So a Json Web Token looks like left part of this screenshot which was taken from the JWT debugger at jwt.io. So essentially, it’s an encoding string made up of three parts. The header, the payload and the signature Now the header is just some metadata about the token itself and the payload is the data that we can encode into the token, any data really that we want. So the more data we want to encode here the bigger the JWT. Anyway, these two parts are just plain text that will get encoded, but not encrypted.

So anyone will be able to decode them and to read them, we cannot store any sensitive data in here. But that’s not a problem at all because in the third part, so in the signature, is where things really get interesting. The signature is created using the header, the payload, and the secret that is saved on the server.

And this whole process is then called signing the Json Web Token. The signing algorithm takes the header, the payload, and the secret to create a unique signature. So only this data plus the secret can create this signature, all right? Then together with the header and the payload, these signature forms the JWT, which then gets sent to the client.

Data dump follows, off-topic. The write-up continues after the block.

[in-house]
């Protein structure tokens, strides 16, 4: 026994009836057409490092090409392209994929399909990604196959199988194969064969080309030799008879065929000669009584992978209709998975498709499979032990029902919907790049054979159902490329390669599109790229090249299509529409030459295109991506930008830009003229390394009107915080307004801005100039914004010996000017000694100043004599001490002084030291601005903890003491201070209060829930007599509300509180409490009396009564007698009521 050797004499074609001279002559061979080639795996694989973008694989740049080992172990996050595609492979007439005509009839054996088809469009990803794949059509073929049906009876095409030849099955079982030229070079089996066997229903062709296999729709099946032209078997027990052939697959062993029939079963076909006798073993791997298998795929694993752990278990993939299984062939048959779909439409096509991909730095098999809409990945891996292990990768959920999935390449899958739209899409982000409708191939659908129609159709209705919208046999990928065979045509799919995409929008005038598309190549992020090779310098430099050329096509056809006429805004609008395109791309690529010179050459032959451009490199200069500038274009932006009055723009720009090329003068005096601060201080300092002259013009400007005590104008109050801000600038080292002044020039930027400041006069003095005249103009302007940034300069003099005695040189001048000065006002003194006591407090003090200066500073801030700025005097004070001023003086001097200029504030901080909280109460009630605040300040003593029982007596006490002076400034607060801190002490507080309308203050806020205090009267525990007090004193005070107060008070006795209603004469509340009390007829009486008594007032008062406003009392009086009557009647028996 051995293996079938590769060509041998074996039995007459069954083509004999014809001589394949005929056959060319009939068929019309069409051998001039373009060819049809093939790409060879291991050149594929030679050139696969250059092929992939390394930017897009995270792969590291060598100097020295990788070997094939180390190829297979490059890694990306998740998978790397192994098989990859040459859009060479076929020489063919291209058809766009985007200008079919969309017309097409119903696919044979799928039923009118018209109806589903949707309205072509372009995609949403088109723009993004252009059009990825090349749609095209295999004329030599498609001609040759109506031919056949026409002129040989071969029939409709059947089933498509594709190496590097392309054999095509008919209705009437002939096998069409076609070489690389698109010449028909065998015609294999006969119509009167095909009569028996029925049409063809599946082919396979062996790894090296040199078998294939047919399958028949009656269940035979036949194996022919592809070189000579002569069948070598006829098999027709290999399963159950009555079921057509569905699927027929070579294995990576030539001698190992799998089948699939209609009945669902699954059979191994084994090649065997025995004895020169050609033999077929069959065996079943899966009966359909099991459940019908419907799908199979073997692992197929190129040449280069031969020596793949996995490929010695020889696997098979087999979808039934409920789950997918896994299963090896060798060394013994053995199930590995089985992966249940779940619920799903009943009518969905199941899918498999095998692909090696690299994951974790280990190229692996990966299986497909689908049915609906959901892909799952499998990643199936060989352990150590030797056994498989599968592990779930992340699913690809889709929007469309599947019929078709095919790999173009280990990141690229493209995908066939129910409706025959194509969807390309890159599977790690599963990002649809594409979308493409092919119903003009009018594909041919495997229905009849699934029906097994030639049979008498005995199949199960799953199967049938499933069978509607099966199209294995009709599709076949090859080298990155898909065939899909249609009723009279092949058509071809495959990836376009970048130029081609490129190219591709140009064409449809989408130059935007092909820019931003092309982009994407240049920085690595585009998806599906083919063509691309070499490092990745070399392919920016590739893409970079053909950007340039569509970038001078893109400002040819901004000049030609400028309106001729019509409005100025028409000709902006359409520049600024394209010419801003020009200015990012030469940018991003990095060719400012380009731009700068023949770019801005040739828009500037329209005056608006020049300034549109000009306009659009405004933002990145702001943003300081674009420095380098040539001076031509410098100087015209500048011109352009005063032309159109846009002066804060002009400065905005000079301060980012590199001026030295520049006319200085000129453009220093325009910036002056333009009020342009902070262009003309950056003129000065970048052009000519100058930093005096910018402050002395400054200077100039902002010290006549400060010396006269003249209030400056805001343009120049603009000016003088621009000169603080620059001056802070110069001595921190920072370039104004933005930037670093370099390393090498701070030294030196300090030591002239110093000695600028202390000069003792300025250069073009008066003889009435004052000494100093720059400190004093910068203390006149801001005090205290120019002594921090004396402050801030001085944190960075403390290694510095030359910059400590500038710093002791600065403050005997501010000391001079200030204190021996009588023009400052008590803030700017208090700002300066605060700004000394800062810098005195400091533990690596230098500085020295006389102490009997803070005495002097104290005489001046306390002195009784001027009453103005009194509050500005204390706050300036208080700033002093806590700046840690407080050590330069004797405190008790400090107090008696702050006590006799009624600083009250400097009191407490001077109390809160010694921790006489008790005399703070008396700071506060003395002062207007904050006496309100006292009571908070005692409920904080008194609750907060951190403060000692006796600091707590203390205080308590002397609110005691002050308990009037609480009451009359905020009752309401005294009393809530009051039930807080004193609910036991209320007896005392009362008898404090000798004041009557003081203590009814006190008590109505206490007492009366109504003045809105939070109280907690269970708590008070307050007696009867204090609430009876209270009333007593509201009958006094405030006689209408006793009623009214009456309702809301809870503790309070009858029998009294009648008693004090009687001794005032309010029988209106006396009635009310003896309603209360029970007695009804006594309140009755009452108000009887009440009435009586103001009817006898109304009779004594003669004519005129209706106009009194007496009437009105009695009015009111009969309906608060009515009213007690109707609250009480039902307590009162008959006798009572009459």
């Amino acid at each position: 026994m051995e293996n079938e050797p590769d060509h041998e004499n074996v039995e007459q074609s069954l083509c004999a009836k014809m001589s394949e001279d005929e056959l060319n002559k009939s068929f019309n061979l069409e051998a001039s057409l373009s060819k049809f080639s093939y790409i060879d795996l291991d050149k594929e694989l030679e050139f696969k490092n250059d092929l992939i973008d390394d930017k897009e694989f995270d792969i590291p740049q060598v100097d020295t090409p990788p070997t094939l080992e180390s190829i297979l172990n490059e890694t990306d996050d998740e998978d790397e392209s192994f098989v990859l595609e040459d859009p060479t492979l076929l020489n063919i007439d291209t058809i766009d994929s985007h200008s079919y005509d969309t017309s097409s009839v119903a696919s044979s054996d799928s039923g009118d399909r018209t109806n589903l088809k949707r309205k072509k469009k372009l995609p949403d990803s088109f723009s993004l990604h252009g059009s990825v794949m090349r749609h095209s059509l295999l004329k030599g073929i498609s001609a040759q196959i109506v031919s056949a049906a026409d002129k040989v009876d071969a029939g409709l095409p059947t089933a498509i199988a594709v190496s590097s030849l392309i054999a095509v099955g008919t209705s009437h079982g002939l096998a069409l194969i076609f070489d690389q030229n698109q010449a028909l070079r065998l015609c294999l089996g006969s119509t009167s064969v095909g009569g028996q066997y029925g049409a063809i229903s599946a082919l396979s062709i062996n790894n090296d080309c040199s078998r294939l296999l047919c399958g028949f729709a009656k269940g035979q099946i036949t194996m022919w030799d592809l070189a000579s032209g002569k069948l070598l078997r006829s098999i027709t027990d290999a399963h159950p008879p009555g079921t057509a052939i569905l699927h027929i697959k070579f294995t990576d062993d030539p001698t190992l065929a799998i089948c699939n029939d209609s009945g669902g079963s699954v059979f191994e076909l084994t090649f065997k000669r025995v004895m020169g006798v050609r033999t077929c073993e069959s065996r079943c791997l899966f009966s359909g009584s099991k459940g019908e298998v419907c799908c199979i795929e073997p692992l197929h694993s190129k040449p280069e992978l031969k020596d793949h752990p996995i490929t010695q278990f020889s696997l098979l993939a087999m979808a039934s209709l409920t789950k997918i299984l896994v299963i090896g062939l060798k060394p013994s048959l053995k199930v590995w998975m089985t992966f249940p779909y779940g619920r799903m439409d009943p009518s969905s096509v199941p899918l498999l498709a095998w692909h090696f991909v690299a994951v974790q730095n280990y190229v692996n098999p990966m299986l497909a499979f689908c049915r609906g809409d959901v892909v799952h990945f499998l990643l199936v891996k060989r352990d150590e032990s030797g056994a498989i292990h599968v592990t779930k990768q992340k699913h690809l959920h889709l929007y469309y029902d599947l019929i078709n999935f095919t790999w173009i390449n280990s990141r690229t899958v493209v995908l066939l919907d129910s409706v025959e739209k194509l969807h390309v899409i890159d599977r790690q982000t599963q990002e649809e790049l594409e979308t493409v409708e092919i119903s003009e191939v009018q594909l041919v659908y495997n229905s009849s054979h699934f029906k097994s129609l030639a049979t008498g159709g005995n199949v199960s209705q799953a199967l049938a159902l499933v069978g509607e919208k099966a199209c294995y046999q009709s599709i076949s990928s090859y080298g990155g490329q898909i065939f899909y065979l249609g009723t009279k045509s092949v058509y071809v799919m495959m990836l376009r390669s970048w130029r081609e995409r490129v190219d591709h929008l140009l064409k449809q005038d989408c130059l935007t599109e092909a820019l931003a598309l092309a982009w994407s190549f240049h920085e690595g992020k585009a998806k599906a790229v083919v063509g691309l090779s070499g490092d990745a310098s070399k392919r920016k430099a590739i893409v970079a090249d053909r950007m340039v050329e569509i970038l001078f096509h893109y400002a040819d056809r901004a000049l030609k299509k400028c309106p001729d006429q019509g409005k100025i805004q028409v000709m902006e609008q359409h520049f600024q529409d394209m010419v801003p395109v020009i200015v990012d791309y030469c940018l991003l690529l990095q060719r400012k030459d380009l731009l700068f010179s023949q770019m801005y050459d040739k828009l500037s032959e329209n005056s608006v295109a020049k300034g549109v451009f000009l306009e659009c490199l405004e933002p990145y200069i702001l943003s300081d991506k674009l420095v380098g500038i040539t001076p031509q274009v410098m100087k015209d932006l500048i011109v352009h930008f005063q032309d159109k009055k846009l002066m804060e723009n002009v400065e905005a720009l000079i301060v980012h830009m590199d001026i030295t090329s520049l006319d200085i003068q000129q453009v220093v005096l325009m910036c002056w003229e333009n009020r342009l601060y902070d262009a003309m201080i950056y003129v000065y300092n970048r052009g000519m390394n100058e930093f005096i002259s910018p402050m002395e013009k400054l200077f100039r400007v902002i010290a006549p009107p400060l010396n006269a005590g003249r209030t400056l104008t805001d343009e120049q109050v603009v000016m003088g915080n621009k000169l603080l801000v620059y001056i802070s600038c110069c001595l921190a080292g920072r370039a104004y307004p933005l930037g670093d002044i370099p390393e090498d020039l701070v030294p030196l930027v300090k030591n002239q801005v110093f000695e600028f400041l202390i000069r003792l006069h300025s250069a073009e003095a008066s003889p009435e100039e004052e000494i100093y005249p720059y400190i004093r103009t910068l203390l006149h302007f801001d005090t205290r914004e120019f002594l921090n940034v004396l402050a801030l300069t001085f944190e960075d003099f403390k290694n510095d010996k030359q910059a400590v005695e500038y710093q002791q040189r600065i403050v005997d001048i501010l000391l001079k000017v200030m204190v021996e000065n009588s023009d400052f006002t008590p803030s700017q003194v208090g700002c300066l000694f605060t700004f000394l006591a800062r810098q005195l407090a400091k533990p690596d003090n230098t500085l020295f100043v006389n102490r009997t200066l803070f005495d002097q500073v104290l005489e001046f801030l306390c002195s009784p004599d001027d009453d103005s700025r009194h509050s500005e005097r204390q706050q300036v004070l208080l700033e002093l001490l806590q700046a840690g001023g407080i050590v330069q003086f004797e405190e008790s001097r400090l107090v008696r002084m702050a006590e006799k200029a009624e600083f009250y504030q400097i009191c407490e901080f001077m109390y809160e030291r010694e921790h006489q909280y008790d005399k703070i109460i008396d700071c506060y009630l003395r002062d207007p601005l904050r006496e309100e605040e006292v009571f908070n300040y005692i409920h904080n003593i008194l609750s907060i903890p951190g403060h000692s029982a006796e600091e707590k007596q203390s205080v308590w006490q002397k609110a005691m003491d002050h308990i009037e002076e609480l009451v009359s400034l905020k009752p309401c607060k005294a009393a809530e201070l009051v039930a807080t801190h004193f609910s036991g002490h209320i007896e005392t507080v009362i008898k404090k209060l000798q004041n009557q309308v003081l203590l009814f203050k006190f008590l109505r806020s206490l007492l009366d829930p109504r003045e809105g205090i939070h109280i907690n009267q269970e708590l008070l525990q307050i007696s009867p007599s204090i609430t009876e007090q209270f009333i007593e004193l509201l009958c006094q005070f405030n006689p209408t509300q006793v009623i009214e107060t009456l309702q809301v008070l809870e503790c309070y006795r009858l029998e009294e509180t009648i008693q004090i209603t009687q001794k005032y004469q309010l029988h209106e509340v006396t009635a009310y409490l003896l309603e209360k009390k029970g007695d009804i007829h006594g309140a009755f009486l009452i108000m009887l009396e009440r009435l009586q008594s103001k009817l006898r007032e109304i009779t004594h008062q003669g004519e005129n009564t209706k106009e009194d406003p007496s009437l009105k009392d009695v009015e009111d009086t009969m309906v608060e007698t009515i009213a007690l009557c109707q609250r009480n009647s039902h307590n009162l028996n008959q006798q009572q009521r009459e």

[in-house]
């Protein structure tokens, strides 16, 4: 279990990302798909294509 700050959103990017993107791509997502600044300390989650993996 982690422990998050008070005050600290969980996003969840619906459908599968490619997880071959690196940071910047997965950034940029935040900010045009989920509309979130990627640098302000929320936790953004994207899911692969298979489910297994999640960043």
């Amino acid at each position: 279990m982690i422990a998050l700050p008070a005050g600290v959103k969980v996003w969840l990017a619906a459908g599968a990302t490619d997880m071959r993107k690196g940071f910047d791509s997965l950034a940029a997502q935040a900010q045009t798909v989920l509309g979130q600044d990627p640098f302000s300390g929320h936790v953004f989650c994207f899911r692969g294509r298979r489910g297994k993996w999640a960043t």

Once the server receives a JWT to grant access to a protected route, it needs to verify it in order to determine if the user really is who he claims to be. In other words, it will verify if no one changed the header and the payload data of the token. So again, this verification step will check if no third party actually altered either the header or the payload of the Json Web Token.

So, how does this verification actually work? Well, it is actually quite straightforward. Once the JWT is received, the verification will take its header and payload, and together with the secret that is still saved on the server, basically create a test signature.

But the original signature that was generated when the JWT was first created is still in the token, right? And that’s the key to this verification. Because now all we have to do is to compare the test signature with the original signature. And if the test signature is the same as the original signature, then it means that the payload and the header have not been modified.

Because if they had been modified, then the test signature would have to be different. Therefore in this case where there has been no alteration of the data, we can then authenticate the user. And of course, if the two signatures are actually different, well, then it means that someone tampered with the data. Usually by trying to change the payload. But that third party manipulating the payload does of course not have access to the secret, so they cannot sign the JWT. So the original signature will never correspond to the manipulated data. And therefore, the verification will always fail in this case. And that’s the key to making this whole system work. It’s the magic that makes JWT so simple, but also extremely powerful.




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Bibek Prasad

Bibek Prasad